Here’s a nice way to stump your companions: Ask them what part of the world has had the fastest economic growth over the last 10 years. And whose governments and countries have enjoyed the greatest investment returns among the world’s emerging markets.
Did anybody say sub-Saharan Africa? Buy her a drink!
During the past 10 years, the gross domestic product of the 11 largest sub-Saharan countries increased 51 percent, more than twice the world’s 23 percent and almost four times the 13 percent expansion of the US, the largest economy, according to data compiled by Bloomberg.
The robust expansion been accompanied by stabilising inflation on the African continent, with the consumer price index for all of Africa declining to 7.8 percent from more than 13 percent in 2008, and the continent’s CPI remaining less than 8 percent since 2013, Bloomberg data show.
That combination of torrid growth and diminished inflation is proving an irresistible lure for global investors, who have seen the opposite trends plague the biggest emerging-market countries, Brazil, Russia, India and China.
For evidence of investor enthusiasm, look no further than Kenya and Nigeria, whose government debt has been outperforming most of the world’s. In the past five years, bonds issued by those two countries had total returns (income plus appreciation in local currencies converted to US dollars) of 56 percent and 40 percent respectively, according to Bloomberg data. By comparison, the index of government debt of developed countries provided a dollar-equivalent return of 2 percent during the past five years, and a similar basket of emerging-market debt returned 12 percent.
When the benchmark government bonds of 32 countries in the emerging markets are compared since 2010, Kenya and Nigeria are among the top five, Bloomberg data show.
Among the bottom performers: Russia lost 36 percent, Brazil lost 29 percent, Colombia lost 26 percent and Turkey lost 23 percent. South Africa is the only big loser among the sub-Saharan countries, mostly because its currency, the rand, declined 51 percent.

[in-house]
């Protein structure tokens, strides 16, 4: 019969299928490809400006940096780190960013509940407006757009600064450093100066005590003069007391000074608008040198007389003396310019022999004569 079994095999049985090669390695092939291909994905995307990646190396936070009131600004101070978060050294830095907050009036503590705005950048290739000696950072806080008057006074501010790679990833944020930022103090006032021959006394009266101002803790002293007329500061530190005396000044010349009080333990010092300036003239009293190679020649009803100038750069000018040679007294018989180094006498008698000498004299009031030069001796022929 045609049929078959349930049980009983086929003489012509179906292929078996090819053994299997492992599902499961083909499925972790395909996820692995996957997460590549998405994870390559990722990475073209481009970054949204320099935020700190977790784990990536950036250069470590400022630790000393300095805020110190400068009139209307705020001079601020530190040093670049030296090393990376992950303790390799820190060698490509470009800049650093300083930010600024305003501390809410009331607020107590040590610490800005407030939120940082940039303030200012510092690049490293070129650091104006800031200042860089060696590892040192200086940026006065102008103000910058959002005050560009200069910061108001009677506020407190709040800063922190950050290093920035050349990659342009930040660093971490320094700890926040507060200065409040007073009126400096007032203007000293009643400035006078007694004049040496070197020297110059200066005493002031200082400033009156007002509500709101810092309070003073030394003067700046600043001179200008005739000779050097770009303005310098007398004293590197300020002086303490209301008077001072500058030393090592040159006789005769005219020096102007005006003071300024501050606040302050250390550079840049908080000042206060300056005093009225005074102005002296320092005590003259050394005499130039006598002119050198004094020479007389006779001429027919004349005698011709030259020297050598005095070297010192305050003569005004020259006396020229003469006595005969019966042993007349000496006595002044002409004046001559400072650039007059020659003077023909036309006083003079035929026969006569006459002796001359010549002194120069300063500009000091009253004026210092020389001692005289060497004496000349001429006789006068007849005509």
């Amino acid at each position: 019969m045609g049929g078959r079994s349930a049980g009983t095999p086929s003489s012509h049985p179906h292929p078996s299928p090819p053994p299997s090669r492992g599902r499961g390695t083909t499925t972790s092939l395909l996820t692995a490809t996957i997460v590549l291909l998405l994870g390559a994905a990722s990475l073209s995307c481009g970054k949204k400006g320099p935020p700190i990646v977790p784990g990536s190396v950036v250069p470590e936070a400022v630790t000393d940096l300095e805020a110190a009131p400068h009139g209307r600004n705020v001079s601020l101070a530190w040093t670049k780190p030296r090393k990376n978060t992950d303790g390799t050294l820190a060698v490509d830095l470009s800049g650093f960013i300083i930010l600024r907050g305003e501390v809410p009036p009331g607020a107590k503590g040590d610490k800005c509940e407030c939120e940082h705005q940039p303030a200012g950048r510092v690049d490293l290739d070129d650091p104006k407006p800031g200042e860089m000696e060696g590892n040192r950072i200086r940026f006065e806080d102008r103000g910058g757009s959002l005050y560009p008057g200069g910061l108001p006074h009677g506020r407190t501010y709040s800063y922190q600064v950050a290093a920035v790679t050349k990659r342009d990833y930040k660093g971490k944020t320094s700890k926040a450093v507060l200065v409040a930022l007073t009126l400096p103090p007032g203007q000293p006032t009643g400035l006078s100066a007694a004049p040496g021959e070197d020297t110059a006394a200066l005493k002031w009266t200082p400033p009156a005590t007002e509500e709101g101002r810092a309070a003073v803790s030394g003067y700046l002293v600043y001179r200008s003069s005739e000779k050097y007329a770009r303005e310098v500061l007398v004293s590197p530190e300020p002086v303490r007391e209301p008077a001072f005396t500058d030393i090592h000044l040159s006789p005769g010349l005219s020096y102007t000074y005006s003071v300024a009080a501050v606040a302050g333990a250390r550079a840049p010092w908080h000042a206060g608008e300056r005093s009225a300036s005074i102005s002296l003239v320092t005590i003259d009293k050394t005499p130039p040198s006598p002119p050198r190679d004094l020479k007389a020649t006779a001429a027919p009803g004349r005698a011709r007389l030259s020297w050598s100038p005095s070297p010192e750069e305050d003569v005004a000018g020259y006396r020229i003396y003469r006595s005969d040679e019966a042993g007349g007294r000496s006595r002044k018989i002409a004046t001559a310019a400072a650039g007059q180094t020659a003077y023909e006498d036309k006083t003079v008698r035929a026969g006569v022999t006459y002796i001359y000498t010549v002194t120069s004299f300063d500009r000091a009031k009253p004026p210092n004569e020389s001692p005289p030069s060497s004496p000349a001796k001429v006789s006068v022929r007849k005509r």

Part of Africa’s expansion can be explained by its explosive population growth. Since 2000, the population of the 11 largest sub-Saharan countries, measured by GDP, grew 41 percent, to 634 million, or more than twice the US’s 318 million, according to data compiled by Bloomberg. During the same period, India grew 23 percent, the world 18 percent, the US 13 percent and China 7 percent.
That demographic trend won’t abate soon simply because sub-Saharan Africans are so young. In Nigeria, for example, 43.7 percent of the population is under 15 years old. In Kenya, it’s 42.1 percent; in Ghana, 35.3 percent; and South Africa, 28.3 percent. The world average is 25.8 percent. The percentage of Nigerians older than 65 is 3 percent, compared to 14.5 percent for in the US and 8.3 percent for the world, according to Bloomberg data.
Thus global investors are focused on the region’s new consumers, who have helped the five major industries there outperform their peers in emerging markets since June 2014, when oil began a 58-percent plunge. The sub-Saharan financial industry outperformed its emerging-market counterpart by 11 percent; consumer discretionary companies did so by 18 percent; consumer staples by 5 percent and materials by 16 percent. Only energy companies were losers, underperforming by 0.5 percent.
The sub-Saharan companies include 200 firms in the seven major stock exchanges with a minimum market capitalisation of $200 million: South Africa, Nigeria, Kenya, Botswana, Zambia, Ghana and Malawi. Their market capitalisation is now $533 billion, greater than Brazil’s $505 billion and less than Italy’s $637 billion. Technology stocks returned the most with 10 percent, followed by communications and consumer discretionary companies, most of which are based in South Africa, the country with the best-performing companies since June 2014.
And while the value of its currency and debt have deteriorated since 2011, South Africa’s GDP of $328 billion is 28 percent greater than it was 10 years ago, when it was equivalent to Denmark and Greece. While Denmark expanded 1.4 percent since 2005 and the Greece contracted 18 percent, South Africa today is a much bigger economy.
Still not convinced?
Okay, look at Nigeria. Oil accounts for 90 percent of its worldwide trade and almost 35 percent of its GDP, and crude oil prices have famously crashed. The currency, the naira, has failed to recover from its own collapse late last year. Yet global investors, convinced there’s a lot more to Nigeria than its commodities, are driving up its bond prices anyway.
It seems the same could be said of half a continent.